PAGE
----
Here is our Q3 2018 summary report on the internet of things (IoT) startup sector. The following report includes a sector overview and recent activity.
The internet of things (IoT) sector has experienced rapid developments in recent years. Its applications can be observed in all industries from manufacturing to retail to healthcare. In addition, we’ve analyzed that its funding and exit activity are on generally upward trends.
We will now take a closer look at the different components of the IoT sector and how they make up this startup ecosystem. This blog post will illustrate what the major sector categories are and which categories have the most companies. We will also compare the categories in terms of their funding and maturity.
IoT Home Is the Largest IoT Category
Let’s start off by looking at the Sector Map for the IoT sector. We have classified 2164 IoT startups into 20 categories that have raised $57 billion. The Sector Map highlights the number of companies in each category. It also shows a random sampling of companies in each category.
We see that IoT Home is the largest category with 329 companies. These companies create connected devices focused on residential segment usage. These devices include home security, home automation, and energy management systems. Some example companies are Eero, Leeo, Tado°, and Netatmo.
We have seen what the different categories making up this sector are and the number of companies in each. What about their funding and maturity in relation to one another? Let’s look at our Innovation Quadrant to find out.
The Pioneers Quadrant Has the Most IoT Categories
Our Innovation Quadrant divides the IoT categories into four different quadrants.
We see that the Pioneers quadrant has the most IoT categories with 9. The Pioneer categories are in the earlier stages of funding and maturity. The Disruptors quadrant has 5 categories that have acquired significant financings at a young age. The Established quadrant has 3 categories that have reached maturity with less financing. The Heavyweights quadrant also contains 3 categories. These categories have reached maturity with significant financings.
We’ve analyzed the IoT categories and their relative stages of innovation. Let’s now look at how they stack up against one another in terms of their total funding versus company counts.
IoT Software Platform Startups Have the Most Funding
The graph below shows the total amount of venture funding and company count in each category.
As the above graphic implies, the IoT Software Platforms category leads in total funding with $7.1 billion. The IoT Drones and Robotics category follows in a close second place with $7 billion.
Software Platform companies build backend software systems that provide infrastructure for IoT companies. These systems include wireless communication networks and data analytics platforms. Some example companies in this category are Electric Imp, Relayr, Sigfox, and C3 IoT.
Conclusion: IoT Home and IoT Software Platforms Lead the Sector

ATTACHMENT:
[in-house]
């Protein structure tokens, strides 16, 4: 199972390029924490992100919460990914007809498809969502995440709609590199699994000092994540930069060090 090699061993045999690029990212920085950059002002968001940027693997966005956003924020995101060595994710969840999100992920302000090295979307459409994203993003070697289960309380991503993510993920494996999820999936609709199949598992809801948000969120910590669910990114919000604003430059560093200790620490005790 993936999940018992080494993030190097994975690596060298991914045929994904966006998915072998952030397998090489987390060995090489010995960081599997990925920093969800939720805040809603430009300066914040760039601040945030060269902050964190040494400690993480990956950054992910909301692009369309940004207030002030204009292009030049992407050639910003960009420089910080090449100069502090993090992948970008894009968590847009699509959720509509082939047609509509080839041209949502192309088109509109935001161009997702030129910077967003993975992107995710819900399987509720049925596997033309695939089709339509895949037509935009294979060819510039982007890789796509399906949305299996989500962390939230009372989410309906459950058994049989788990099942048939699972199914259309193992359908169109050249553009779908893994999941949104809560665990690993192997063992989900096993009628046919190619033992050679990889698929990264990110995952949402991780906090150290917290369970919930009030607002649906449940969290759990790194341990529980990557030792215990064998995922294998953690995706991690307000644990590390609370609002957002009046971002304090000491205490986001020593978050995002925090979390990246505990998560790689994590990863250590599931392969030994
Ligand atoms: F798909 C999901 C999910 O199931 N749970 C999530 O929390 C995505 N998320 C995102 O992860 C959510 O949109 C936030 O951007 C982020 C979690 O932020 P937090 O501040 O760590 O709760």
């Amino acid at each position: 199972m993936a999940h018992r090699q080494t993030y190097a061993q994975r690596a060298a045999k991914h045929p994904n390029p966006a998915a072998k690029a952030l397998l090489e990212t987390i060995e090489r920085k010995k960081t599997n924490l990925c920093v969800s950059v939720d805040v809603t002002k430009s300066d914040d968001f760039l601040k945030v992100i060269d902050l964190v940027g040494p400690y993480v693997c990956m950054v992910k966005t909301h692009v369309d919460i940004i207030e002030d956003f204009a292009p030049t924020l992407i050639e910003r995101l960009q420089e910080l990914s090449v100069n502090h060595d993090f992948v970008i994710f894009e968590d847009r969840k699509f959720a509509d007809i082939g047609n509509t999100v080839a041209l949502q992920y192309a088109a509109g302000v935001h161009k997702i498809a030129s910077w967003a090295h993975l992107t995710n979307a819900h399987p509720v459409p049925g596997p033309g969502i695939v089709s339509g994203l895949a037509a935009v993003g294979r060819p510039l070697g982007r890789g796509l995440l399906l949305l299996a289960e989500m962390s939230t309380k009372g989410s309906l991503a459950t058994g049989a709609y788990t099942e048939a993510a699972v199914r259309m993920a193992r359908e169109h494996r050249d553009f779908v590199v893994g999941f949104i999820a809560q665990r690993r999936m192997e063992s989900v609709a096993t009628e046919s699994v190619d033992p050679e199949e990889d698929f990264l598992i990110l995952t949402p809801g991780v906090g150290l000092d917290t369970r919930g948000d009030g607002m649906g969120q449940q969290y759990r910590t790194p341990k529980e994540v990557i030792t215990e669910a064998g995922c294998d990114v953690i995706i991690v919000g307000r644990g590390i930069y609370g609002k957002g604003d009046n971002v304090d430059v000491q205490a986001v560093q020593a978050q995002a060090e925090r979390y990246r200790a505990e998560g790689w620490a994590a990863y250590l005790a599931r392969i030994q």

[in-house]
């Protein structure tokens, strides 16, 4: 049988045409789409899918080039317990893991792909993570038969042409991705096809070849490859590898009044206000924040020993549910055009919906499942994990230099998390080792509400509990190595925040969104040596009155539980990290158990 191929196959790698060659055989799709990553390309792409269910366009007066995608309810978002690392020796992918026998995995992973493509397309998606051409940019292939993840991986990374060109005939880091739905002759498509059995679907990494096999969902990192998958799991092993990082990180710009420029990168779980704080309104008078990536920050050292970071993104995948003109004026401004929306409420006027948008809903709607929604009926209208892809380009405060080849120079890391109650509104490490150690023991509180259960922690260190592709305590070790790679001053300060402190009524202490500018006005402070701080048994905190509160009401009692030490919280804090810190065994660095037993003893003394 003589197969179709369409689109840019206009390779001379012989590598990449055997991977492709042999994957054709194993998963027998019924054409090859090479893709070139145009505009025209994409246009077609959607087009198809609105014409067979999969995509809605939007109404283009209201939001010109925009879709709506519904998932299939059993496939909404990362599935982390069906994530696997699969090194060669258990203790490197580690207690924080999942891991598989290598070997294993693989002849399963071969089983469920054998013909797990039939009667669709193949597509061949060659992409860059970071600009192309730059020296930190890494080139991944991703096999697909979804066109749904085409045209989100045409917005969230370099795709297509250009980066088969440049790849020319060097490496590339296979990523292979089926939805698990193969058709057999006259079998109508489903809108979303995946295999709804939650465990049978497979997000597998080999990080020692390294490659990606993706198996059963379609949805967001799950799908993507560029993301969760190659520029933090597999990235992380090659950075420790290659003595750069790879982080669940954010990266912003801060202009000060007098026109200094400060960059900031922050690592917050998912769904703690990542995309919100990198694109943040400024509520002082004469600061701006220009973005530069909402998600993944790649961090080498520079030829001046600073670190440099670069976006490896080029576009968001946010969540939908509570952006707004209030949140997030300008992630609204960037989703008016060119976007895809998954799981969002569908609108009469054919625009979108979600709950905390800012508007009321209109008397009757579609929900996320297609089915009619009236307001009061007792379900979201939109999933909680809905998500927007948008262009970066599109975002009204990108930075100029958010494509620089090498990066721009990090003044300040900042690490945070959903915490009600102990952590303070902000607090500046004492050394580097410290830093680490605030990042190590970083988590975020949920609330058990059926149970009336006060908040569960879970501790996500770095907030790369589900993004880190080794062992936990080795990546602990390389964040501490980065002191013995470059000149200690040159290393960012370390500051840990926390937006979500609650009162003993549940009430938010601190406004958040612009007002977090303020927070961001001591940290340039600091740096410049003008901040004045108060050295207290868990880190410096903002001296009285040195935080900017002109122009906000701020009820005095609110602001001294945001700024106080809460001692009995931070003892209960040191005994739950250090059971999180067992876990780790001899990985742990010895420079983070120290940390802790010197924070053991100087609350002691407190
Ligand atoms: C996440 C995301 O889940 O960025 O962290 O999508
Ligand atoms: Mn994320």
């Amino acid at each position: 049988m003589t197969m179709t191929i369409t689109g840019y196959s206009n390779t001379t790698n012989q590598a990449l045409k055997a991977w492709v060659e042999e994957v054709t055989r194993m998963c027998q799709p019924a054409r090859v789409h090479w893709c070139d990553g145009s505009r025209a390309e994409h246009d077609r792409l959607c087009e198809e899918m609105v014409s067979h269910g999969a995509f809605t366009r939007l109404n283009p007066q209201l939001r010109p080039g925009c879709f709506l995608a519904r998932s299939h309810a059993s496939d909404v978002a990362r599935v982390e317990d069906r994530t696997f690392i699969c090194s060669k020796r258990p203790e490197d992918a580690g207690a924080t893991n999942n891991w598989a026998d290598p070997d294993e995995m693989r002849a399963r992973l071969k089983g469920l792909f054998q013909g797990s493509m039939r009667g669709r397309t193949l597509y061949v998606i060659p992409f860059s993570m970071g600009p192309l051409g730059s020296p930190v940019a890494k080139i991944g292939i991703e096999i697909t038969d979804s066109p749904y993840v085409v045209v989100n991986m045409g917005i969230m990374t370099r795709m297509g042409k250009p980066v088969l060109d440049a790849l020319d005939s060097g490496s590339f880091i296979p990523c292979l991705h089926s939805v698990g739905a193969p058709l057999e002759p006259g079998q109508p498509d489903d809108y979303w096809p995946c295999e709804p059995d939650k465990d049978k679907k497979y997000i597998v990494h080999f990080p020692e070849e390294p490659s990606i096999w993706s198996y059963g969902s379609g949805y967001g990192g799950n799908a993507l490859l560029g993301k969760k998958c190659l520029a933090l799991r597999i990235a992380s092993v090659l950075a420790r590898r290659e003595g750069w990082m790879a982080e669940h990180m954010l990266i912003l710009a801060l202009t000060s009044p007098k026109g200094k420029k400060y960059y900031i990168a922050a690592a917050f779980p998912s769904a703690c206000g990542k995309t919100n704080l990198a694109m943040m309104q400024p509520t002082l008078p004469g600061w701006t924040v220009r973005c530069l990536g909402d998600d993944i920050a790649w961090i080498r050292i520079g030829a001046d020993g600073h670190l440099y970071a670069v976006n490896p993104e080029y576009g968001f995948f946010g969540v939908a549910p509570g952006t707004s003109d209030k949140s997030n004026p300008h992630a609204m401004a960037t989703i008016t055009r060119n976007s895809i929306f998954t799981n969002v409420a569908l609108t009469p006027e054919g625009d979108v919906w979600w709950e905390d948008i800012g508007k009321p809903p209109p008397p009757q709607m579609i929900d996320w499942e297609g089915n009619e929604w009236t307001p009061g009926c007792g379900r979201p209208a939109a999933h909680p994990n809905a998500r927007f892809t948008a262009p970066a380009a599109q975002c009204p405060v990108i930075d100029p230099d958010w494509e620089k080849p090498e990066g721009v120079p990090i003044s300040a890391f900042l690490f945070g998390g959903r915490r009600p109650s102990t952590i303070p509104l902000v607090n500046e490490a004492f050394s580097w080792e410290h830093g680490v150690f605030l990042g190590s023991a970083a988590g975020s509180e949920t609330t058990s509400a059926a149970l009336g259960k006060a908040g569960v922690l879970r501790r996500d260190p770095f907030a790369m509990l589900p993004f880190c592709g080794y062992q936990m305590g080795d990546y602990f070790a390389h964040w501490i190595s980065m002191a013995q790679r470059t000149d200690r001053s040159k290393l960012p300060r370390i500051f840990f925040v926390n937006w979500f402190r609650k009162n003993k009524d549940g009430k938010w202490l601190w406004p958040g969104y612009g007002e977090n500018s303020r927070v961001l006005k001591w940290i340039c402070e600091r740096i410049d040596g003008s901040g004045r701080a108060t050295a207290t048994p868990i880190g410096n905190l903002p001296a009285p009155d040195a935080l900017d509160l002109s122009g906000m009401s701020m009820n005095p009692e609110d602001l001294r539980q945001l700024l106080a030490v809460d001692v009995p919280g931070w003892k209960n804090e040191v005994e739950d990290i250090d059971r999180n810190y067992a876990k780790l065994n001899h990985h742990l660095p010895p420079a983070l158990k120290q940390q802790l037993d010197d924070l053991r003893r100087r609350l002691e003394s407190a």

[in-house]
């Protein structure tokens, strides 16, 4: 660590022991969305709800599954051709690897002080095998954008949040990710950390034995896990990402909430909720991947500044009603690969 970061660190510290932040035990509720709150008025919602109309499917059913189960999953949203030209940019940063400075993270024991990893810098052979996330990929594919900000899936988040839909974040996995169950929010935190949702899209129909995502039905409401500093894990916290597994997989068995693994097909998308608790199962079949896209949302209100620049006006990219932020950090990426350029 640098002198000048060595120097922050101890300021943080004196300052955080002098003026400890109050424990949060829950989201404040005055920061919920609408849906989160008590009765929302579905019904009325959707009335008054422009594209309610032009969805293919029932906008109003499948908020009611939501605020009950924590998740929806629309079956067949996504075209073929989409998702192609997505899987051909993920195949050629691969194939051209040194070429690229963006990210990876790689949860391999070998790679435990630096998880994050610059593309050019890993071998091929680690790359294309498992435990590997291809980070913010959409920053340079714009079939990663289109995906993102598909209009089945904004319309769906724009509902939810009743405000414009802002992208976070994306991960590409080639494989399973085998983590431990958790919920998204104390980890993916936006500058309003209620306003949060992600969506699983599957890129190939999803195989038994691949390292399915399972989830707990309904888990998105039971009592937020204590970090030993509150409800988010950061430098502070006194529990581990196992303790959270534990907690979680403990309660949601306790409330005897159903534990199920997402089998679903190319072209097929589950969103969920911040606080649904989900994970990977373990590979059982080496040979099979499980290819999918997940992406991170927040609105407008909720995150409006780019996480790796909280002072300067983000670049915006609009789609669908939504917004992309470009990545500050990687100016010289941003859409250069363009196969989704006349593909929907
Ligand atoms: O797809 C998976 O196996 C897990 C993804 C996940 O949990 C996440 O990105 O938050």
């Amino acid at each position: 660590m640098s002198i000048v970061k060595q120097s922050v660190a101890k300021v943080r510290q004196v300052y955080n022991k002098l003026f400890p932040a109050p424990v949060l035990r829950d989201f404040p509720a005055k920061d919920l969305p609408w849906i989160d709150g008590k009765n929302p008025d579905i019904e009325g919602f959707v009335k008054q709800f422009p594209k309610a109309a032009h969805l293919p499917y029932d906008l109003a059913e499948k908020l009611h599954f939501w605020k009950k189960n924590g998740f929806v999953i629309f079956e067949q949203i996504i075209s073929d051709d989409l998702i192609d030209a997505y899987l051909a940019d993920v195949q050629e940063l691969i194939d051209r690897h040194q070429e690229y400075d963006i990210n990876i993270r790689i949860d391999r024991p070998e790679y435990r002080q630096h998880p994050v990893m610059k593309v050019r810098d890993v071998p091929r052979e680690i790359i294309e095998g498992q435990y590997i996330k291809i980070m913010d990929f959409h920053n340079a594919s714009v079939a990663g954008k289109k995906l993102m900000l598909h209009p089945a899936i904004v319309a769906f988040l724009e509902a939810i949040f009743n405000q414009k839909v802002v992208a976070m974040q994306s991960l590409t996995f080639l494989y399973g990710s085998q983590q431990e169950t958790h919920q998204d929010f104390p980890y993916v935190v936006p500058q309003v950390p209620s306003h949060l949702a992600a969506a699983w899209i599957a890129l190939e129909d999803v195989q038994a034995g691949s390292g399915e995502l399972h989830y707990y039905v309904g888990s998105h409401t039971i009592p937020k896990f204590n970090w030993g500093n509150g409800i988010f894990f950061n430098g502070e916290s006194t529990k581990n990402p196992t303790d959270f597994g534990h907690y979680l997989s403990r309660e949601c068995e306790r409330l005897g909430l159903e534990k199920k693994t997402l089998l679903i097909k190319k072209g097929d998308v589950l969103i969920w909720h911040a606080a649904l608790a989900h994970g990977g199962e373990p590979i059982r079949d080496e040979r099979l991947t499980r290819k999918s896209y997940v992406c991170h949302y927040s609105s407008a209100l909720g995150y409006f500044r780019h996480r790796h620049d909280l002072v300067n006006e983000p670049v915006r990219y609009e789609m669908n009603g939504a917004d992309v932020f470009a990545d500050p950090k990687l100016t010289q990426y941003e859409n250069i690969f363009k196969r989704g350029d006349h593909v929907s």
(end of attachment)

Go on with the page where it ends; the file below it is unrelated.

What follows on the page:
The analysis above demonstrates that the IoT Home category leads the sector in total companies. The IoT Software Platforms category leads in total funding. We’ll see how things evolve during the rest of 2018.
Last quarter we observed that internet of things (IoT) investments are increasing over time. This quarter we are performing a deeper analysis on our IoT research platform to examine funding by category. Our analysis reveals two key takeaways:
- The Drones and Robotics category leads the sector in Q2 funding
- The Drones and Robotics category also had the highest funding growth percentage
We’ll explain these takeaway with some graphics and discussions below.
The Drones and Robotics Category Leads IoT in Q2 Funding
To start off, let’s review the amount of funding raised this quarter by each category within IoT.
The above graphic shows that the Drones and Robotics category leads the sector in Q2 funding with $1.3B. Its funding is 3 times higher than that in the next category, Health Care at $0.4B.
So we’ve observed how different IoT categories stack up in their Q2 funding. But how do these categories’ funding growth rates compare with one another? Let’s investigate that in the next section.
Drones and Robotics Funding Grew the Fastest in Q2
The graph below shows the all-time funding for different IoT categories. The quarterly funding and growth rates of these categories are also highlighted.
This graphic indicates that the Drones and Robotics category experienced the largest funding growth in Q2 at 24%. The City and Buildings category follows in second place at 14%.
In addition, Drones and Robotics now has the second-highest all-time funding at $7B. This is slightly behind the sector leader, Software Platforms at just above $7B.
Conclusion: The Drones and Robotics Category Saw Large Growth in Q2
In summary, we have analyzed the IoT funding amounts in different categories. We’ve discovered that the Drones and Robotics category leads in Q2 funding and had the highest growth percentage. It’ll be interesting to see if any other IoT categories will catch up in the rest of 2018.
We’ve previously discovered that exits within the internet of things (IoT) sector are showing strong growth over time. Now armed with the data through June 2018, we’re conducting a mid-year status check on the total IoT exits by year.